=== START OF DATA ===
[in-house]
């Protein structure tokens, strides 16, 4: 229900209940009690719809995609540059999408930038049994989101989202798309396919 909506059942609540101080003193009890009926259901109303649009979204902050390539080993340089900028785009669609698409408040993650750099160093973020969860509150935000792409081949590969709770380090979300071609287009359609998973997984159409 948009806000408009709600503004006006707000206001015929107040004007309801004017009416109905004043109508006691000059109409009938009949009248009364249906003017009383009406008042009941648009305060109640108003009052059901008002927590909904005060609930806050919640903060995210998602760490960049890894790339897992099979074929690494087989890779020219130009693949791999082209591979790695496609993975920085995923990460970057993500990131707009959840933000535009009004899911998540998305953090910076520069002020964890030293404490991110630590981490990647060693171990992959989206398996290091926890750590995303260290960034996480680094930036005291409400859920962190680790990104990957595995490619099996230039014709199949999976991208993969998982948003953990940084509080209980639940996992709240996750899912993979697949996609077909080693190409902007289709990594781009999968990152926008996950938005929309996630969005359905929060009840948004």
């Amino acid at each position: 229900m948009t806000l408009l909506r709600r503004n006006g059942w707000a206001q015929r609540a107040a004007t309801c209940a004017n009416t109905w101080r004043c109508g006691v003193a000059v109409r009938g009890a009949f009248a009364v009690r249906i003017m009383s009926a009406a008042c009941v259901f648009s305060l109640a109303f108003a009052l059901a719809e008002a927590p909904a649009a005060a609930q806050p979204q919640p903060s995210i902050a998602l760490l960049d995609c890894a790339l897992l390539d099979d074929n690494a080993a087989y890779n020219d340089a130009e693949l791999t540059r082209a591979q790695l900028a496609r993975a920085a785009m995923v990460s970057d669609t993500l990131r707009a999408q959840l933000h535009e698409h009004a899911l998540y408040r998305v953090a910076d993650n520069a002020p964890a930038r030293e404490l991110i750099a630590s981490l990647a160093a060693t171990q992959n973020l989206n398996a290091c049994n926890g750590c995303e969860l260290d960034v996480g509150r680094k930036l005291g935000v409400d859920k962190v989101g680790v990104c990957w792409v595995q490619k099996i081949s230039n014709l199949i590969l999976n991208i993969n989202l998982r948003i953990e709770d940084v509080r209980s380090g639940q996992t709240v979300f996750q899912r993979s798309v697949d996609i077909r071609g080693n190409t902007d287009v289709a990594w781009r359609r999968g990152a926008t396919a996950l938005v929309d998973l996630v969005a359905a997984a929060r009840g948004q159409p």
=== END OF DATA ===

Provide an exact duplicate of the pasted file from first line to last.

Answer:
[in-house]
């Protein structure tokens, strides 16, 4: 229900209940009690719809995609540059999408930038049994989101989202798309396919 909506059942609540101080003193009890009926259901109303649009979204902050390539080993340089900028785009669609698409408040993650750099160093973020969860509150935000792409081949590969709770380090979300071609287009359609998973997984159409 948009806000408009709600503004006006707000206001015929107040004007309801004017009416109905004043109508006691000059109409009938009949009248009364249906003017009383009406008042009941648009305060109640108003009052059901008002927590909904005060609930806050919640903060995210998602760490960049890894790339897992099979074929690494087989890779020219130009693949791999082209591979790695496609993975920085995923990460970057993500990131707009959840933000535009009004899911998540998305953090910076520069002020964890030293404490991110630590981490990647060693171990992959989206398996290091926890750590995303260290960034996480680094930036005291409400859920962190680790990104990957595995490619099996230039014709199949999976991208993969998982948003953990940084509080209980639940996992709240996750899912993979697949996609077909080693190409902007289709990594781009999968990152926008996950938005929309996630969005359905929060009840948004």
């Amino acid at each position: 229900m948009t806000l408009l909506r709600r503004n006006g059942w707000a206001q015929r609540a107040a004007t309801c209940a004017n009416t109905w101080r004043c109508g006691v003193a000059v109409r009938g009890a009949f009248a009364v009690r249906i003017m009383s009926a009406a008042c009941v259901f648009s305060l109640a109303f108003a009052l059901a719809e008002a927590p909904a649009a005060a609930q806050p979204q919640p903060s995210i902050a998602l760490l960049d995609c890894a790339l897992l390539d099979d074929n690494a080993a087989y890779n020219d340089a130009e693949l791999t540059r082209a591979q790695l900028a496609r993975a920085a785009m995923v990460s970057d669609t993500l990131r707009a999408q959840l933000h535009e698409h009004a899911l998540y408040r998305v953090a910076d993650n520069a002020p964890a930038r030293e404490l991110i750099a630590s981490l990647a160093a060693t171990q992959n973020l989206n398996a290091c049994n926890g750590c995303e969860l260290d960034v996480g509150r680094k930036l005291g935000v409400d859920k962190v989101g680790v990104c990957w792409v595995q490619k099996i081949s230039n014709l199949i590969l999976n991208i993969n989202l998982r948003i953990e709770d940084v509080r209980s380090g639940q996992t709240v979300f996750q899912r993979s798309v697949d996609i077909r071609g080693n190409t902007d287009v289709a990594w781009r359609r999968g990152a926008t396919a996950l938005v929309d998973l996630v969005a359905a997984a929060r009840g948004q159409p």